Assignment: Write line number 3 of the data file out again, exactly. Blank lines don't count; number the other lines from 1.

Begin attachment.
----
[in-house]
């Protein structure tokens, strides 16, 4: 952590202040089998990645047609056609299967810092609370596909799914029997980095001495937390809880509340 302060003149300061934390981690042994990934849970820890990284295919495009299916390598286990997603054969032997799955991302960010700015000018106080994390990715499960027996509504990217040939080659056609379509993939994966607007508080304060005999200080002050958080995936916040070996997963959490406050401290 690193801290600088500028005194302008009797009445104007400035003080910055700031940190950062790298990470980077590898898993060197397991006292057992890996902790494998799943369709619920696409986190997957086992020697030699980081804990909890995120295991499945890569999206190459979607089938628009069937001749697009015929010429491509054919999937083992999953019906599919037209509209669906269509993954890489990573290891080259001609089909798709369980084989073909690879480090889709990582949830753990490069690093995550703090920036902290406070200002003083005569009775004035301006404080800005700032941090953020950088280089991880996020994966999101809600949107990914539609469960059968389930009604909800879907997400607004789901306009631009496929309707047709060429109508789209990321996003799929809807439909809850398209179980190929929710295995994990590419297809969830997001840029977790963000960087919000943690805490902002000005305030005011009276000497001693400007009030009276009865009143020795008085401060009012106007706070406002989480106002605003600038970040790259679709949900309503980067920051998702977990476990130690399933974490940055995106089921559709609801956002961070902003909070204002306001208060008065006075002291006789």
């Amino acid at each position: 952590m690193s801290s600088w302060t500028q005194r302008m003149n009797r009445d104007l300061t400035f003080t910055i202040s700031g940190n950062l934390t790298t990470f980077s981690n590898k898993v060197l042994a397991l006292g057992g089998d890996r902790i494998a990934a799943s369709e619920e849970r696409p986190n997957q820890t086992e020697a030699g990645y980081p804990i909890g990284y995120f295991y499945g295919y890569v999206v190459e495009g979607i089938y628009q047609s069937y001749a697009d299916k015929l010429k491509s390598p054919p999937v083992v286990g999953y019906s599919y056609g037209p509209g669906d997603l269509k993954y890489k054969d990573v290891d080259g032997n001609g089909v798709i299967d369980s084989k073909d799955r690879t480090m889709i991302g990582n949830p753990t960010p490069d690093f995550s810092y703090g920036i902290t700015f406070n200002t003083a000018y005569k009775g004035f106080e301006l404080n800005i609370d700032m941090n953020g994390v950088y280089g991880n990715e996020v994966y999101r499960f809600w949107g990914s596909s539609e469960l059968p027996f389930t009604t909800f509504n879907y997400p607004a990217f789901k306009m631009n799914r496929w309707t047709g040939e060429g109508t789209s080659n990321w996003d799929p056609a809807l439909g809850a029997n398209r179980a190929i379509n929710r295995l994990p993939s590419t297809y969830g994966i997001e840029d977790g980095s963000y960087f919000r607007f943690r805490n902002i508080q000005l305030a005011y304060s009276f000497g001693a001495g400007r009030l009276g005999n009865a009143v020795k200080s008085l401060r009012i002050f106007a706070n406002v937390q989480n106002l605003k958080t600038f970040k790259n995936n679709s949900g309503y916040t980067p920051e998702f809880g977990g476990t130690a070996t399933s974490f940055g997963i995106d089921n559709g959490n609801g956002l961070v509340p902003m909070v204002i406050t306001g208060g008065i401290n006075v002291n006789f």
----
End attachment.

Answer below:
């Amino acid at each position: 952590m690193s801290s600088w302060t500028q005194r302008m003149n009797r009445d104007l300061t400035f003080t910055i202040s700031g940190n950062l934390t790298t990470f980077s981690n590898k898993v060197l042994a397991l006292g057992g089998d890996r902790i494998a990934a799943s369709e619920e849970r696409p986190n997957q820890t086992e020697a030699g990645y980081p804990i909890g990284y995120f295991y499945g295919y890569v999206v190459e495009g979607i089938y628009q047609s069937y001749a697009d299916k015929l010429k491509s390598p054919p999937v083992v286990g999953y019906s599919y056609g037209p509209g669906d997603l269509k993954y890489k054969d990573v290891d080259g032997n001609g089909v798709i299967d369980s084989k073909d799955r690879t480090m889709i991302g990582n949830p753990t960010p490069d690093f995550s810092y703090g920036i902290t700015f406070n200002t003083a000018y005569k009775g004035f106080e301006l404080n800005i609370d700032m941090n953020g994390v950088y280089g991880n990715e996020v994966y999101r499960f809600w949107g990914s596909s539609e469960l059968p027996f389930t009604t909800f509504n879907y997400p607004a990217f789901k306009m631009n799914r496929w309707t047709g040939e060429g109508t789209s080659n990321w996003d799929p056609a809807l439909g809850a029997n398209r179980a190929i379509n929710r295995l994990p993939s590419t297809y969830g994966i997001e840029d977790g980095s963000y960087f919000r607007f943690r805490n902002i508080q000005l305030a005011y304060s009276f000497g001693a001495g400007r009030l009276g005999n009865a009143v020795k200080s008085l401060r009012i002050f106007a706070n406002v937390q989480n106002l605003k958080t600038f970040k790259n995936n679709s949900g309503y916040t980067p920051e998702f809880g977990g476990t130690a070996t399933s974490f940055g997963i995106d089921n559709g959490n609801g956002l961070v509340p902003m909070v204002i406050t306001g208060g008065i401290n006075v002291n006789f």